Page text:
Gray whale mother taking her calf on its first journey up to the feeding grounds above Alaska and Russia in the Bering and Chukchi Sea. Along their journey, they will face the threat of orcas which love the taste of gray whale calves. This mother loses about 1/3 of her body weight just migrating and nursing her calf since their only food source is 6,000 miles away, she has not eaten since around October when she began the longest migration of any mammal (talk about dedication), because of this arduous migration, she will have to wait 2 years before giving birth again in order to recover. In this calf’s lifetime if it survives to adulthood, it will travel the equivalent of going to the moon and back with many extra miles on top of that.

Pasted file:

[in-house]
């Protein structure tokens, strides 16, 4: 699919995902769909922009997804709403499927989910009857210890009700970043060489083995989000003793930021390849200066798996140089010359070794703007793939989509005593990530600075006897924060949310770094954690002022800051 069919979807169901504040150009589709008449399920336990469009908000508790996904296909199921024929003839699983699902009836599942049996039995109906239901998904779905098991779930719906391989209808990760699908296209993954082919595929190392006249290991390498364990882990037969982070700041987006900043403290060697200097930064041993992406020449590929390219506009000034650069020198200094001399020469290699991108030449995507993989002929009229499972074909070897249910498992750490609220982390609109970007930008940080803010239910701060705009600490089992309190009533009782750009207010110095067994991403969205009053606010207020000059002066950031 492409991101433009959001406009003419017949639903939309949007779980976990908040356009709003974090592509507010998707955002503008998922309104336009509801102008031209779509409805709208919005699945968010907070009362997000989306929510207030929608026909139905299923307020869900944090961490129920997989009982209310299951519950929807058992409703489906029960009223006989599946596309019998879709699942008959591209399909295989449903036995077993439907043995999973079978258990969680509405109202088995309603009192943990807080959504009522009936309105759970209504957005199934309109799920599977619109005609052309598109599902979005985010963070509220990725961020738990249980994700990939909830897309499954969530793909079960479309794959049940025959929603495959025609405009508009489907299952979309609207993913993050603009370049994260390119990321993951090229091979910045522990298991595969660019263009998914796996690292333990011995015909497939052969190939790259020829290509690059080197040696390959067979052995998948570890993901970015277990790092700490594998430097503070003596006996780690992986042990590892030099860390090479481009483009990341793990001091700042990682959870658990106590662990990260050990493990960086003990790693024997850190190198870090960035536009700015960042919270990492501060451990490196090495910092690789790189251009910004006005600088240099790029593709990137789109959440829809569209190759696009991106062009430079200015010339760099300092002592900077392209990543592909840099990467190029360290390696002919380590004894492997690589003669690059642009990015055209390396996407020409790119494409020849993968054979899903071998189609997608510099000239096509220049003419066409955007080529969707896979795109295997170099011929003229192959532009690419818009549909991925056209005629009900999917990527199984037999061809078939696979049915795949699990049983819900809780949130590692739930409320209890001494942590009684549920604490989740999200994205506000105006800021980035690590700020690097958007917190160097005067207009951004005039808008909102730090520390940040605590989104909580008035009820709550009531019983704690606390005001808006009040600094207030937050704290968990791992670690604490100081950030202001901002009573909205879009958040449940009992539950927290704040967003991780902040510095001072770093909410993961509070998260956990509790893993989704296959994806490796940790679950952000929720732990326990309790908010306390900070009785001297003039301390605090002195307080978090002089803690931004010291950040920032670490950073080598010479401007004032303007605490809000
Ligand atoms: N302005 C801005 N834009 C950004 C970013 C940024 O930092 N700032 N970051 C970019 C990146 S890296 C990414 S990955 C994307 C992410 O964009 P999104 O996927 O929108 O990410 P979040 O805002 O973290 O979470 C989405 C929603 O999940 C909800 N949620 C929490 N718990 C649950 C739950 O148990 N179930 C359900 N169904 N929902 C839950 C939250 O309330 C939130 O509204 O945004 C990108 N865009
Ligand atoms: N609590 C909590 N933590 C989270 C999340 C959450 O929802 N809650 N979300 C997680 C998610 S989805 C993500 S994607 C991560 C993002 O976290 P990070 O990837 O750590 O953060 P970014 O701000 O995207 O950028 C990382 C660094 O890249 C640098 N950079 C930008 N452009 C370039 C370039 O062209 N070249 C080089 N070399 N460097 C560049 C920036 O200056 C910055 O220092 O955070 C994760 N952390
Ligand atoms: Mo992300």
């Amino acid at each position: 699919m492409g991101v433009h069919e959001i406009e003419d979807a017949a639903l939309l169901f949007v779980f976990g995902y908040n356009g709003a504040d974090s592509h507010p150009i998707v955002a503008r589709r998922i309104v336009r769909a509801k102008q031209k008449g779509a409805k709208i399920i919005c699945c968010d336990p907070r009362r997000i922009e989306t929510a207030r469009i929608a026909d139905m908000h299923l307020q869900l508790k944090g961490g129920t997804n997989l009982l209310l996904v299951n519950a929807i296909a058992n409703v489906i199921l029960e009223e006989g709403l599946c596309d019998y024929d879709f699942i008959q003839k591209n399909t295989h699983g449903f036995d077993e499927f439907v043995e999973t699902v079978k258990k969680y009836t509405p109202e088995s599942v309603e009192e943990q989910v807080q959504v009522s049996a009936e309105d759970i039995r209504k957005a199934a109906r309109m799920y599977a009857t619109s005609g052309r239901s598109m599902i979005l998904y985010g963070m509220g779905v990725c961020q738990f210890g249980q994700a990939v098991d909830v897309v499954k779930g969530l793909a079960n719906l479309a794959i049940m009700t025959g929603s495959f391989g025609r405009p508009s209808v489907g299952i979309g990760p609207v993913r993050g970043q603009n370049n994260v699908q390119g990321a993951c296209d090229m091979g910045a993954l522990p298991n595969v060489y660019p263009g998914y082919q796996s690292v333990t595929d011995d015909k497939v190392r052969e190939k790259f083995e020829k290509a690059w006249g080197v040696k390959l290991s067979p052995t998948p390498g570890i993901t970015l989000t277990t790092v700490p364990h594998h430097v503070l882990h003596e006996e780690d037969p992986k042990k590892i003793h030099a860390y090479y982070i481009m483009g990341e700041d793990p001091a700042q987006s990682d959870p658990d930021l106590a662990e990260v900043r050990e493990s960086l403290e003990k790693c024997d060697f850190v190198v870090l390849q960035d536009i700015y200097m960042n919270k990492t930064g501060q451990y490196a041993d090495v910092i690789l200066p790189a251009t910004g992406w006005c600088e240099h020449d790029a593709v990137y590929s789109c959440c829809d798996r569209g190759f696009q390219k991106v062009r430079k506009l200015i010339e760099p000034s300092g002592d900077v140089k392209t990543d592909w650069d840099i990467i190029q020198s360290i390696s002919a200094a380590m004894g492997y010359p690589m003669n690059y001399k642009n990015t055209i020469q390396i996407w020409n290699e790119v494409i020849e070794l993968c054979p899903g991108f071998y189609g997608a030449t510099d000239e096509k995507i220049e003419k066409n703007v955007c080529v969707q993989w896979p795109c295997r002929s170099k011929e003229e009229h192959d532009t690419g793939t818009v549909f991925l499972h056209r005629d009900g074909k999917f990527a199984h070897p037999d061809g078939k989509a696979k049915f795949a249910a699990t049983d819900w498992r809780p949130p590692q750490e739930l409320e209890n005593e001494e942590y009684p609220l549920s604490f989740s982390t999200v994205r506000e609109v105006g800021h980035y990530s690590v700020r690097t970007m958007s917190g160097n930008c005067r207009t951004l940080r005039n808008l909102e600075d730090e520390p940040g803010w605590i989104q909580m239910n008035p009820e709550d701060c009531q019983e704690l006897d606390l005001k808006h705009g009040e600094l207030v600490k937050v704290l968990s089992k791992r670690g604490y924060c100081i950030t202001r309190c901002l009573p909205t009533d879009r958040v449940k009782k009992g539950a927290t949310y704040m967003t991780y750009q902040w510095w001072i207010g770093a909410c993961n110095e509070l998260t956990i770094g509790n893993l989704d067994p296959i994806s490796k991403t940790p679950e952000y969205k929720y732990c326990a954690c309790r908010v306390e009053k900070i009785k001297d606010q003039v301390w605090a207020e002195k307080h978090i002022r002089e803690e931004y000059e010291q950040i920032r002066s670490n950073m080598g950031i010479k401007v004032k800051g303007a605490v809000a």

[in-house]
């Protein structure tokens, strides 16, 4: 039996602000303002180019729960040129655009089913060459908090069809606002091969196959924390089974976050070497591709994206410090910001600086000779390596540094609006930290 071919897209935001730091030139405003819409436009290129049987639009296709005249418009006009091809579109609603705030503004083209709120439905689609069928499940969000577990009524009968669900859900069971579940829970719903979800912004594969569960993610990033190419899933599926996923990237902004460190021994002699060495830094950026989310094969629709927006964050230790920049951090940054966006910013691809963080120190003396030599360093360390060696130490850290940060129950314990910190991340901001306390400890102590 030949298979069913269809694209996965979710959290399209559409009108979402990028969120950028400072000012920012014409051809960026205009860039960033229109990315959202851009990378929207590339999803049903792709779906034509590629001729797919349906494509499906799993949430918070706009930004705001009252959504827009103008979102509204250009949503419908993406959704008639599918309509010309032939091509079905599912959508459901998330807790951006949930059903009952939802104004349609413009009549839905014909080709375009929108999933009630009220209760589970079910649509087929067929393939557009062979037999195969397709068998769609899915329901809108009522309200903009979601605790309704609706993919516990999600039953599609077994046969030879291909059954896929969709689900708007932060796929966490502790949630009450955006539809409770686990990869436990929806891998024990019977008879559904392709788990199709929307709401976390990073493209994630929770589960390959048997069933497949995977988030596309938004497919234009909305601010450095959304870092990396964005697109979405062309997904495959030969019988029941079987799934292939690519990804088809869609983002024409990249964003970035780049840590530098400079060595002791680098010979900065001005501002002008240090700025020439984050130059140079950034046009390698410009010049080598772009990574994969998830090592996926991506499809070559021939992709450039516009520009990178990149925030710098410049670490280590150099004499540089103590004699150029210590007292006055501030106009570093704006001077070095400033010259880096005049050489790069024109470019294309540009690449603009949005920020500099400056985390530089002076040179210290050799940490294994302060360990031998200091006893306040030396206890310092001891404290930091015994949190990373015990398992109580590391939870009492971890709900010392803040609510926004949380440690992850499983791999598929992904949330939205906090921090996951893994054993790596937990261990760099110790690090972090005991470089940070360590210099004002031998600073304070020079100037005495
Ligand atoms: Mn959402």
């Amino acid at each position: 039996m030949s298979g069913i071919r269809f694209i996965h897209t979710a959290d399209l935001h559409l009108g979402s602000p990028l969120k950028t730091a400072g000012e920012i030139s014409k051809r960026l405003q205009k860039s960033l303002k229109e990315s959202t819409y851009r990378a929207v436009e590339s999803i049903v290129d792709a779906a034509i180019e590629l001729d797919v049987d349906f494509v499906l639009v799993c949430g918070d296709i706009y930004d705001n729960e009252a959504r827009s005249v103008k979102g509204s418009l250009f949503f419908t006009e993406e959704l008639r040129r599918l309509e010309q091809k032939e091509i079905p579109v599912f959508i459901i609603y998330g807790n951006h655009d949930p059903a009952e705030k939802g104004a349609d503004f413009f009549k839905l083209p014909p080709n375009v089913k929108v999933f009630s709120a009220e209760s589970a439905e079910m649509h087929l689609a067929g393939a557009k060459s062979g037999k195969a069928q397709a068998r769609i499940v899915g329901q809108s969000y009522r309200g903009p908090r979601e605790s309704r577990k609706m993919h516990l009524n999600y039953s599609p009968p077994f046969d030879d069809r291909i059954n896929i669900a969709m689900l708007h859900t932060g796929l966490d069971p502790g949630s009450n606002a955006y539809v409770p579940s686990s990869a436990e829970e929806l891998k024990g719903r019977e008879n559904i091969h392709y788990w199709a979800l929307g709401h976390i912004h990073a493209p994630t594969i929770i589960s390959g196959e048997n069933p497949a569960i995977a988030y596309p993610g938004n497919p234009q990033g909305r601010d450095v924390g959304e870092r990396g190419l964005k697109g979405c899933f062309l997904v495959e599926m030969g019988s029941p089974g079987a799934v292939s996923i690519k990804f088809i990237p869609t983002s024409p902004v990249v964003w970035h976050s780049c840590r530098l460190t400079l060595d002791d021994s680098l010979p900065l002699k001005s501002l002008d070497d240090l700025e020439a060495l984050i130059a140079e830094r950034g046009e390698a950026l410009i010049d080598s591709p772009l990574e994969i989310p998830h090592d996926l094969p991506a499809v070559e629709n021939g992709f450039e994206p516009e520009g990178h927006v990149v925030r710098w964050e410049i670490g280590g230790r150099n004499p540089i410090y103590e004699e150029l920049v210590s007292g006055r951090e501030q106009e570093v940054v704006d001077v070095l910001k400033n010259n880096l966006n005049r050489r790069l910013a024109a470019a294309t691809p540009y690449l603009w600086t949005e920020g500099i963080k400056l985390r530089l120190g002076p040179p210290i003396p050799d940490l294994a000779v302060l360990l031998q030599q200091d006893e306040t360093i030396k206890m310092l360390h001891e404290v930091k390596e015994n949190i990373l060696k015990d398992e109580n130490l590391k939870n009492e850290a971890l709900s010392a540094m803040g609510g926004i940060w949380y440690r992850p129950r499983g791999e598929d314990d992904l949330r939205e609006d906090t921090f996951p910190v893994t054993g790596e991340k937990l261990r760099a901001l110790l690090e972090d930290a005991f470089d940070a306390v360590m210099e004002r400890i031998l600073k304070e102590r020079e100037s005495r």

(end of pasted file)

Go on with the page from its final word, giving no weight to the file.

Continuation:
Drones have completely changed the game with whale watching and are enabling us to document these majestic creatures by taking the camera up high and reducing the glare on the oceans surface similar to how fishermen use the towers on fishing boats to get up higher and look down through the water to check for fish under kelp patties, with that being said it also creates a whole new appreciation for the ocean and about protecting it. In this photo is a beautiful fin whale which I documented a few days ago aboard @newportwhales and you can see the off-white coloration on its lower right side of the jaw which is asymmetrical as its left side is dark gray. These are the second largest animals on the planet maxing out around 85 feet and are also one of the fastest which is why they hold the title of the greyhounds of the sea. They are currently listed as an endangered species